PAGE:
The Gathering

The Gathering

Book - 2007
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Anne Enright is a dazzling writer of international stature and one of Ireland's most singular voices. Now she delivers The Gathering , a moving, evocative portrait of a large Irish family and a shot of fresh blood into the Irish literary tradition, combining the lyricism of the old with the shock of the new. The nine surviving children of the Hegarty clan are gathering in Dublin for the wake of their wayward brother, Liam, drowned in the sea. His sister, Veronica, collects the body and keeps the dead man company, guarding the secret she shares with him--something that happened in their grandmother's house in thewinter of 1968. As Enright traces the line of betrayal and redemption through three generations her distinctive intelligence twists the world a fraction and gives it back to us in a new and unforgettable light. The Gathering is a daring, witty, and insightful family epic, clarified through Anne Enright's unblinking eye. It is a novel about love and disappointment, about how memories warp and secrets fester, and how fate is written in the body, not in the stars.
Publisher: New York : Black Cat, 2007.
ISBN: 9780802170392
Branch Call Number: ENRIG
Characteristics: 260 p. ; 21 cm.


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Oct 07, 2017

I managed to get to page 40 then gave up! Warning - do not read this book if you are grieving or depressed! I would put it on my Leave on the Shelf list. There is far too much gloom and doom - I certainly hope that it is not autobiographical! However I did enjoy her novel The Forgotten Waltz.

Aug 08, 2016

Veronica's brother has just died tragically, and as her very large, widespread family is preparing to gather for his funeral, she reflects on sinister and far-reaching events that occurred many years ago. I tried and tried, but simply could not get into this book. The narrator's stream-of-consciousness storytelling style was not my cup of tea, and I couldn't wait to be finished.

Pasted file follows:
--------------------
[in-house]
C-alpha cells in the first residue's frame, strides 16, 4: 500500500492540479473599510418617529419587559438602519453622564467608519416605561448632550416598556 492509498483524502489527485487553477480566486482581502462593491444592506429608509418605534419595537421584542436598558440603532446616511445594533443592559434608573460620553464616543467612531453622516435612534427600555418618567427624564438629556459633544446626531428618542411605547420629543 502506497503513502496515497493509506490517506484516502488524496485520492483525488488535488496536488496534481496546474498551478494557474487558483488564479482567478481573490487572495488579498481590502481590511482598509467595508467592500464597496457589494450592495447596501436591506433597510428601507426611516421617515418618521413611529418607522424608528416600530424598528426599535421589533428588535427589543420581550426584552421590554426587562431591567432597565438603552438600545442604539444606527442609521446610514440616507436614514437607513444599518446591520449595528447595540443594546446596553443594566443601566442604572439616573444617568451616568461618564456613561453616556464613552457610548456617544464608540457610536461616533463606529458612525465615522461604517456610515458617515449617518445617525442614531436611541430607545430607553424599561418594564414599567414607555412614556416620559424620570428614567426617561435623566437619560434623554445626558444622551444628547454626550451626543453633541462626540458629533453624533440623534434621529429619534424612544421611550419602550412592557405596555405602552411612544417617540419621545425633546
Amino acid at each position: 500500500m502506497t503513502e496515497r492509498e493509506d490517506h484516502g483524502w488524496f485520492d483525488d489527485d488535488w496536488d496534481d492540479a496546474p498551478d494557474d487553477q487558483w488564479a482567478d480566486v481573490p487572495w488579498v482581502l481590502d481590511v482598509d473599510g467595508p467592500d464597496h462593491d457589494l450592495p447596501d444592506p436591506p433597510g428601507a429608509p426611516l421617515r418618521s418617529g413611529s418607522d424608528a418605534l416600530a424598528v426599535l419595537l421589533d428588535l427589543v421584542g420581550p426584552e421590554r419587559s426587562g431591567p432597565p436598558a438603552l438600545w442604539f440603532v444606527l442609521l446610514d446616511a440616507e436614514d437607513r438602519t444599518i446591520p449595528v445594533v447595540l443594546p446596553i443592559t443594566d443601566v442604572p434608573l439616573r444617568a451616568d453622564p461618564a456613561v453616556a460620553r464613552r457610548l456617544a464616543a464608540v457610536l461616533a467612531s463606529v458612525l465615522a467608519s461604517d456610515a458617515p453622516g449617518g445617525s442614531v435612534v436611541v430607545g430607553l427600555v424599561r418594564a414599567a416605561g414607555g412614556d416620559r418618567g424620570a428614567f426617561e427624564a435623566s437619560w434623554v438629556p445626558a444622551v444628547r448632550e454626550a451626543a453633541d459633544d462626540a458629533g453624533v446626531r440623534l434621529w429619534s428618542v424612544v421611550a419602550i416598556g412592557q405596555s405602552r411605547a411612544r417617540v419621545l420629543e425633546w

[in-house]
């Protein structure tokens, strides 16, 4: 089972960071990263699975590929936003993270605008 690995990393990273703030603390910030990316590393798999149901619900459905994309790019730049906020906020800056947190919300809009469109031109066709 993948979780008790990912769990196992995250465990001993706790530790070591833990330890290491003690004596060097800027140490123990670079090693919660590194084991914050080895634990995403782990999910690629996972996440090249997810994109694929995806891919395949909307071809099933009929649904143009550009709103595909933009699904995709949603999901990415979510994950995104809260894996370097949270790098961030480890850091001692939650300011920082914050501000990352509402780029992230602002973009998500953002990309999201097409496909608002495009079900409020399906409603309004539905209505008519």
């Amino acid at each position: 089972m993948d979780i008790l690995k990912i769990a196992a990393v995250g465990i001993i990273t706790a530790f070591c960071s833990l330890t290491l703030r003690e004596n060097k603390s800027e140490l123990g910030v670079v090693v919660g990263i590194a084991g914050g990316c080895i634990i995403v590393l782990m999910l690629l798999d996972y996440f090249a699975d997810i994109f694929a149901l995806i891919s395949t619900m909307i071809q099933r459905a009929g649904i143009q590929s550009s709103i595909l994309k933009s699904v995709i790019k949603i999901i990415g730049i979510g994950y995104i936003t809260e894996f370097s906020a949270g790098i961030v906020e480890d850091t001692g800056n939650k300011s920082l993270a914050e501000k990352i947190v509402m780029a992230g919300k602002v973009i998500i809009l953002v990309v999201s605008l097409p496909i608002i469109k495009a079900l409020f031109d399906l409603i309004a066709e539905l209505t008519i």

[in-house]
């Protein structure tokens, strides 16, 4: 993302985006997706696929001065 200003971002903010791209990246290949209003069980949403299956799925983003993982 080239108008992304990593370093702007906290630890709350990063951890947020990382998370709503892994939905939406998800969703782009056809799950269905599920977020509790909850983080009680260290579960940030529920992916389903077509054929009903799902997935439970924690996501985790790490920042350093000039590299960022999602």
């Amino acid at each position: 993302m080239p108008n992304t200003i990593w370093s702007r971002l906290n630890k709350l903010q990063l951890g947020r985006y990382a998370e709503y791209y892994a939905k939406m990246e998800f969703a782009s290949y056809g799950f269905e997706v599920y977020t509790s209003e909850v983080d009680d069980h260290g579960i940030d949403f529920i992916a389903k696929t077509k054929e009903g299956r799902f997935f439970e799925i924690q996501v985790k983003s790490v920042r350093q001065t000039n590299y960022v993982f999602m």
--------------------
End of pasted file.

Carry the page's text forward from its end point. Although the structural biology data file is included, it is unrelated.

Aug 01, 2016

Haunting family story of loss and suffering.

May 09, 2015

The writing is beautiful. The Irish subject matter is as miserably grim as Frank McCourt's Angela's Ashes.Anne Enright's fiction is a far cry from Maeve Binchy's.

WVMLStaffPicks Feb 01, 2015

An Irish woman in her late thirties finds her life coming unglued as her family (originally twelve siblings) gathers for her brother’s wake. The insights into family relationships and Veronica’s memories of her past are psychologically complex and make the story darkly compelling.

Jul 16, 2013

All large families have similar issues (or maybe all families.)

Jun 03, 2013

“It is time to call an end to romance and just say what happened in Ada’s house, the year that I was eight and Liam was barely nine.” This sentence comes on page 142 and it is about frigging time. A beautiful book about childhood memories, but sooooo draggy.

patienceandfortitude Sep 23, 2012

Reading this book was like living a nightmare of death, sex, and family. It is very well written, but disturbing and took me back to many places that I'd rather not remember. Read it only if you're not in grief or depressed.

Jun 19, 2011

I wasn't in the mood for the subject matter of the book. But, the quality of the writing trumped my mood. Enright's vision is layered and deep. It has a certain Irish claustrophobia and with that a real understanding of family psychology. It's worth entering her world. She writes like it's something she "has" to do.

Dec 27, 2010

Well done. Some very funny lines among the sad.

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Feb 08, 2008

Coarse Language: This title contains Coarse Language.

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